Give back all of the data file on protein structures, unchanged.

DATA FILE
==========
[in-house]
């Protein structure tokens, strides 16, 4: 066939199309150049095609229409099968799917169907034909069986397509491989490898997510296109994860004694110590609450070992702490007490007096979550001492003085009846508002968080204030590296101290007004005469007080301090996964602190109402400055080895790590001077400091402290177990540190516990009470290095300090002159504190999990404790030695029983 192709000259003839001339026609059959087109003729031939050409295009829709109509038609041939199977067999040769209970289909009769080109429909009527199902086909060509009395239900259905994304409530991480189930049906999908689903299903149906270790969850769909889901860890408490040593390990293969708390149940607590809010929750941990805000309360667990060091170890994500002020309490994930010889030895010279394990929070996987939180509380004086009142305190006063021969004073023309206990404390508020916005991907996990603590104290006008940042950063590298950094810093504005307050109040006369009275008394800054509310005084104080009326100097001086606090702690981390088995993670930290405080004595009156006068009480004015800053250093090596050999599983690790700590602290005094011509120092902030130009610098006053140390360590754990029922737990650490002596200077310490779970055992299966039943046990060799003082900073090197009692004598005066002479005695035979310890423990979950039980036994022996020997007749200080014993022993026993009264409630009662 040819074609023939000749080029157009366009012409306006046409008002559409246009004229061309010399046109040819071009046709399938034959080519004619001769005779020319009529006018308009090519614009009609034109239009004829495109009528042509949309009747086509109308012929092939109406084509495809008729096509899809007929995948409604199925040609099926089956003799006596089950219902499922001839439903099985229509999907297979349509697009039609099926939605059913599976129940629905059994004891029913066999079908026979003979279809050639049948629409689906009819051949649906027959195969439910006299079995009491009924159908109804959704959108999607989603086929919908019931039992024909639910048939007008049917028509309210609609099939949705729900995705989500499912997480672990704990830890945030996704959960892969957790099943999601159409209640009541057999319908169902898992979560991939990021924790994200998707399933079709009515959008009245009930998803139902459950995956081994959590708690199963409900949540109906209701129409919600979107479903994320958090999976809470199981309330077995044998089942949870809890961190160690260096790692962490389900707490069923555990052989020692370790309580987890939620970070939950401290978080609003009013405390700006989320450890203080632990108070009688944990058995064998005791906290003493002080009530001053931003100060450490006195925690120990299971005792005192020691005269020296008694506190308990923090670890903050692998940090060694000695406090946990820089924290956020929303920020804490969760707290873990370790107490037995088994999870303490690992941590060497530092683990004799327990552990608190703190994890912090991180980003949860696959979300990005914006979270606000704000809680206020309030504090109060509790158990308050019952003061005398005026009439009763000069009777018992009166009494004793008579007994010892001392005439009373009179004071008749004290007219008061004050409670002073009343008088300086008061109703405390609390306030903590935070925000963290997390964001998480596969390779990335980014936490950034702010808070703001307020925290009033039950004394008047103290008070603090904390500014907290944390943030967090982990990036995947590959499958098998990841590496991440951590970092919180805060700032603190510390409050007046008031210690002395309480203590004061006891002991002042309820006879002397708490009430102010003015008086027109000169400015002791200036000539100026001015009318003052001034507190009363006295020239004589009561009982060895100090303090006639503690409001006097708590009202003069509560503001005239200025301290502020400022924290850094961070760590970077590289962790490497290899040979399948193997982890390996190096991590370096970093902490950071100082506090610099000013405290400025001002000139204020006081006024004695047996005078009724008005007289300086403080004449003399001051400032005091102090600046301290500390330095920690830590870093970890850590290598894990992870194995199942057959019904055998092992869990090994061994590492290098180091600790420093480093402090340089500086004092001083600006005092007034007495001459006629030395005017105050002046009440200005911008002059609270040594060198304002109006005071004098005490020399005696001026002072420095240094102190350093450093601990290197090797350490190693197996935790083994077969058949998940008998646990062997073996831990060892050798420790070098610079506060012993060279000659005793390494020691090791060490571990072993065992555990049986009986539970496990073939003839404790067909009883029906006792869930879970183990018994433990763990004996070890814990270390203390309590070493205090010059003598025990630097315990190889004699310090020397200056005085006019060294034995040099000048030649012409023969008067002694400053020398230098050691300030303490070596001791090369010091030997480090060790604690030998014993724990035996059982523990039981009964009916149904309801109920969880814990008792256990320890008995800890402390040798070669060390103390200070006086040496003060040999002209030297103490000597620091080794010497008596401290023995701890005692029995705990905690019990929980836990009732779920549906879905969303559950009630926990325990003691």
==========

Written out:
[in-house]
């Protein structure tokens, strides 16, 4: 066939199309150049095609229409099968799917169907034909069986397509491989490898997510296109994860004694110590609450070992702490007490007096979550001492003085009846508002968080204030590296101290007004005469007080301090996964602190109402400055080895790590001077400091402290177990540190516990009470290095300090002159504190999990404790030695029983 192709000259003839001339026609059959087109003729031939050409295009829709109509038609041939199977067999040769209970289909009769080109429909009527199902086909060509009395239900259905994304409530991480189930049906999908689903299903149906270790969850769909889901860890408490040593390990293969708390149940607590809010929750941990805000309360667990060091170890994500002020309490994930010889030895010279394990929070996987939180509380004086009142305190006063021969004073023309206990404390508020916005991907996990603590104290006008940042950063590298950094810093504005307050109040006369009275008394800054509310005084104080009326100097001086606090702690981390088995993670930290405080004595009156006068009480004015800053250093090596050999599983690790700590602290005094011509120092902030130009610098006053140390360590754990029922737990650490002596200077310490779970055992299966039943046990060799003082900073090197009692004598005066002479005695035979310890423990979950039980036994022996020997007749200080014993022993026993009264409630009662 040819074609023939000749080029157009366009012409306006046409008002559409246009004229061309010399046109040819071009046709399938034959080519004619001769005779020319009529006018308009090519614009009609034109239009004829495109009528042509949309009747086509109308012929092939109406084509495809008729096509899809007929995948409604199925040609099926089956003799006596089950219902499922001839439903099985229509999907297979349509697009039609099926939605059913599976129940629905059994004891029913066999079908026979003979279809050639049948629409689906009819051949649906027959195969439910006299079995009491009924159908109804959704959108999607989603086929919908019931039992024909639910048939007008049917028509309210609609099939949705729900995705989500499912997480672990704990830890945030996704959960892969957790099943999601159409209640009541057999319908169902898992979560991939990021924790994200998707399933079709009515959008009245009930998803139902459950995956081994959590708690199963409900949540109906209701129409919600979107479903994320958090999976809470199981309330077995044998089942949870809890961190160690260096790692962490389900707490069923555990052989020692370790309580987890939620970070939950401290978080609003009013405390700006989320450890203080632990108070009688944990058995064998005791906290003493002080009530001053931003100060450490006195925690120990299971005792005192020691005269020296008694506190308990923090670890903050692998940090060694000695406090946990820089924290956020929303920020804490969760707290873990370790107490037995088994999870303490690992941590060497530092683990004799327990552990608190703190994890912090991180980003949860696959979300990005914006979270606000704000809680206020309030504090109060509790158990308050019952003061005398005026009439009763000069009777018992009166009494004793008579007994010892001392005439009373009179004071008749004290007219008061004050409670002073009343008088300086008061109703405390609390306030903590935070925000963290997390964001998480596969390779990335980014936490950034702010808070703001307020925290009033039950004394008047103290008070603090904390500014907290944390943030967090982990990036995947590959499958098998990841590496991440951590970092919180805060700032603190510390409050007046008031210690002395309480203590004061006891002991002042309820006879002397708490009430102010003015008086027109000169400015002791200036000539100026001015009318003052001034507190009363006295020239004589009561009982060895100090303090006639503690409001006097708590009202003069509560503001005239200025301290502020400022924290850094961070760590970077590289962790490497290899040979399948193997982890390996190096991590370096970093902490950071100082506090610099000013405290400025001002000139204020006081006024004695047996005078009724008005007289300086403080004449003399001051400032005091102090600046301290500390330095920690830590870093970890850590290598894990992870194995199942057959019904055998092992869990090994061994590492290098180091600790420093480093402090340089500086004092001083600006005092007034007495001459006629030395005017105050002046009440200005911008002059609270040594060198304002109006005071004098005490020399005696001026002072420095240094102190350093450093601990290197090797350490190693197996935790083994077969058949998940008998646990062997073996831990060892050798420790070098610079506060012993060279000659005793390494020691090791060490571990072993065992555990049986009986539970496990073939003839404790067909009883029906006792869930879970183990018994433990763990004996070890814990270390203390309590070493205090010059003598025990630097315990190889004699310090020397200056005085006019060294034995040099000048030649012409023969008067002694400053020398230098050691300030303490070596001791090369010091030997480090060790604690030998014993724990035996059982523990039981009964009916149904309801109920969880814990008792256990320890008995800890402390040798070669060390103390200070006086040496003060040999002209030297103490000597620091080794010497008596401290023995701890005692029995705990905690019990929980836990009732779920549906879905969303559950009630926990325990003691």